By Michelle Leibowitz, Bloc Reporter
Kelly Cresap, a UMD English instructor, led an open forum March 4 at Stamp Student Union, which delved into the real-life issues of television series “Breaking Bad.”
The forum, made up of approximately 10 students and visitors, met at 7:30 p.m. in the Prince George’s Room of the union.
The forum occurred in light of the show’s induction into the Guinness World Records 2014 edition.
The show was named the Highest-Rated TV Series, thanks to a Metascore rating of 99/100.
“I think despite how pleasurable ‘Breaking Bad’ is, it is also throwing hot spikes at us,” Cresap said. “It’s challenging our way of life, whether we’re poor, middle class or wealthy.”
The show, created by Vince Gilligan and produced by AMC, focuses on a chemistry teacher named Walter White, who starts cooking meth after doctors diagnose him with lung cancer.
White befriends meth cook and former student Jesse Pinkman in order to understand the process and the business behind cooking and dealing meth.
White becomes a master meth chemist, creating a 99.1% chemically pure crystal known as “Blue Sky.”
What starts out as a desire to support his family financially, turns into a tale of crime, murder and ethical dilemmas.
To highlight specific issues in “Breaking Bad,” Cresap played clips from particular episodes on a projector screen.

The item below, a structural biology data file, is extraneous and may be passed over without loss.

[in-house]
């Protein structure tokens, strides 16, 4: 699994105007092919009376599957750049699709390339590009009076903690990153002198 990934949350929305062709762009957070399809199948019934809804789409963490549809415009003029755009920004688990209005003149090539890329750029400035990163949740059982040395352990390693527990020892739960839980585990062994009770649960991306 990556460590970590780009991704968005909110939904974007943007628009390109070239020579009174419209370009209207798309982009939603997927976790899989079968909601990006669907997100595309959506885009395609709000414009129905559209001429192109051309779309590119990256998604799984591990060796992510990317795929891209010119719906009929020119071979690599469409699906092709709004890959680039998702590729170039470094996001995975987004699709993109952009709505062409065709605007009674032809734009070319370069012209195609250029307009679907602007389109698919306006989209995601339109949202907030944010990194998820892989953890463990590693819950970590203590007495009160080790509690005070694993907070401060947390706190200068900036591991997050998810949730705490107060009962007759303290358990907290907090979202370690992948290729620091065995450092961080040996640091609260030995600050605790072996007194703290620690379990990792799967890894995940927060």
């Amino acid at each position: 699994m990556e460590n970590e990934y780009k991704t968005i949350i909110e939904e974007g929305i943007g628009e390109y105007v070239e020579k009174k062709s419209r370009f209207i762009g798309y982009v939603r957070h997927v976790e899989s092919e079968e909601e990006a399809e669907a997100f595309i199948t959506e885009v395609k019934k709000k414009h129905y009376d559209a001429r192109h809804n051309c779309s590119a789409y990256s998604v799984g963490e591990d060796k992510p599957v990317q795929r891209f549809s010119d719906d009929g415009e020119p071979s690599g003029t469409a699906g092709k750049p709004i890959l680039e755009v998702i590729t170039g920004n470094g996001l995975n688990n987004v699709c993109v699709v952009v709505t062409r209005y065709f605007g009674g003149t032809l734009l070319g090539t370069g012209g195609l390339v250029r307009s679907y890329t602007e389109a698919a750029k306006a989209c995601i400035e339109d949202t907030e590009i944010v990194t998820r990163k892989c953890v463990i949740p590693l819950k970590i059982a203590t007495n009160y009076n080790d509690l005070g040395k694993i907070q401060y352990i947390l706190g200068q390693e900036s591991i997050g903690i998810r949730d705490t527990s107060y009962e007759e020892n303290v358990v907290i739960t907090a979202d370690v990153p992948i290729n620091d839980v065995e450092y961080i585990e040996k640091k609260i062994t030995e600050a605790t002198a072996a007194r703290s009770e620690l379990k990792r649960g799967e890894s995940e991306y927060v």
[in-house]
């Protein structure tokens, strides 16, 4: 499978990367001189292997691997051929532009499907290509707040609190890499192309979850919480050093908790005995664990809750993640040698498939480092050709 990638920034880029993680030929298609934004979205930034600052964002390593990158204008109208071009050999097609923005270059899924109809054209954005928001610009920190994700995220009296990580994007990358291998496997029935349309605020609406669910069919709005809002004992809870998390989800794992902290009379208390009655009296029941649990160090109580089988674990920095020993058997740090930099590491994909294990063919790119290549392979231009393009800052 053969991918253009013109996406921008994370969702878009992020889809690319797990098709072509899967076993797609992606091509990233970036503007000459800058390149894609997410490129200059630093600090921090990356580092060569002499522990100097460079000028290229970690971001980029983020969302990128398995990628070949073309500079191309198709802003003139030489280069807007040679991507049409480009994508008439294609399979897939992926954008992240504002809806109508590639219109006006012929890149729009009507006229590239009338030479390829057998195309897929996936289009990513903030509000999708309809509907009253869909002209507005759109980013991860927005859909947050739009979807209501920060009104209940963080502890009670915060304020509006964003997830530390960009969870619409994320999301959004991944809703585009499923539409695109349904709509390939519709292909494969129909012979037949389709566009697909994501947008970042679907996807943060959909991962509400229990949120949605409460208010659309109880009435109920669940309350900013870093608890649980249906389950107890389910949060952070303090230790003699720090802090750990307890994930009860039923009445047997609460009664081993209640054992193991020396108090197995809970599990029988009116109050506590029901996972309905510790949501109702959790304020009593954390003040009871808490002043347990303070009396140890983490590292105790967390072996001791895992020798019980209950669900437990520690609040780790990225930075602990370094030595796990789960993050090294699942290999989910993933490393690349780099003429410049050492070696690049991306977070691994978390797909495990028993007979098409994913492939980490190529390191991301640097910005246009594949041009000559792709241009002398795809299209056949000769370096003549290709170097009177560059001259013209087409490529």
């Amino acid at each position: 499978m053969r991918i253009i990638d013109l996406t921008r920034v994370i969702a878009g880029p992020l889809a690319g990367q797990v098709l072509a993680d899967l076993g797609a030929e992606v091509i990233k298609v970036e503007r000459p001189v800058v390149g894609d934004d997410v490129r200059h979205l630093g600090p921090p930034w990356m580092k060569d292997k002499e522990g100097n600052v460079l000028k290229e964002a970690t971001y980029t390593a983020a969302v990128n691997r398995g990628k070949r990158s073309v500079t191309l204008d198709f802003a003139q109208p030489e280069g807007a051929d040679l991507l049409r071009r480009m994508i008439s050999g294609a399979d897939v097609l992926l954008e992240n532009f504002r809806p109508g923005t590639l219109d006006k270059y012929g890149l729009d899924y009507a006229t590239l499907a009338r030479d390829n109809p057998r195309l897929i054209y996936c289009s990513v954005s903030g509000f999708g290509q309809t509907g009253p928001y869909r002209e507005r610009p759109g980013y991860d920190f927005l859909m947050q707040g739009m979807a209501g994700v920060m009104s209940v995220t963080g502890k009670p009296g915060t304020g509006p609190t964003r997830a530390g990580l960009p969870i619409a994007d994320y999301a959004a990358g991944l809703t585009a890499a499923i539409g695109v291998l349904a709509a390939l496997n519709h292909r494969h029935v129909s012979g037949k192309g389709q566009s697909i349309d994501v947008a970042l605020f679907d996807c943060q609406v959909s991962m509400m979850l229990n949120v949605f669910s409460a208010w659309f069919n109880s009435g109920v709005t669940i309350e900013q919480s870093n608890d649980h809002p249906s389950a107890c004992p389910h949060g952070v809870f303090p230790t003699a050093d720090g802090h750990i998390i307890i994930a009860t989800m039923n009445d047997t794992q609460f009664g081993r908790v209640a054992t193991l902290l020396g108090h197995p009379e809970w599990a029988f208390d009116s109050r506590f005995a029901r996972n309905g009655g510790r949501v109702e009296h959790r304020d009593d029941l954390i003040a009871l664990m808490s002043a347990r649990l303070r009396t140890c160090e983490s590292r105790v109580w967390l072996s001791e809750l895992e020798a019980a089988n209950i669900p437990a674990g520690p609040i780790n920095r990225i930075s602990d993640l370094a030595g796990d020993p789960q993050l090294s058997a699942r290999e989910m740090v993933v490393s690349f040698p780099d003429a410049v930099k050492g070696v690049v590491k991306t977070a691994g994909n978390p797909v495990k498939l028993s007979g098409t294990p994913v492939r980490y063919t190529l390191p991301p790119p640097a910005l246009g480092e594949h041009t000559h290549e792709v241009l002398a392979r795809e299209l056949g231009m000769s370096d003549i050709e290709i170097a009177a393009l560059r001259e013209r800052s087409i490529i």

He shared his insights, while offering an interactive discussion with the audience.
“It’s not just a stop and think show, it’s a stop and make you wonder what galaxy you’re in kind of thing,” Cresap said.
Cresap said the mundane moments in the show keep the audience engaged and craving more action.
“There are what I call being alive or being at the edge of your seat moments and there are dead moments where nothing happens,” he said.
For fans like 55-year-old Paul Orsinger, the show offers versatile critical thinking.
“The show really gets me to think deeply and at a lot of different levels,” Orsinger said. “I came to this forum because the show challenged me to look at the issues it brings up.”
The show presents the central issue of whether or not dealing drugs is acceptable in any circumstances.
“I had to get over a very strong anti-drug feeling,” Cresap said, referencing a particular scene where Pinkman secretly tries to deal “Blue Sky” to a meth recovery group.
“I see it as profoundly disturbing. It’s confronting our way of life and saying here, live with this,” he said.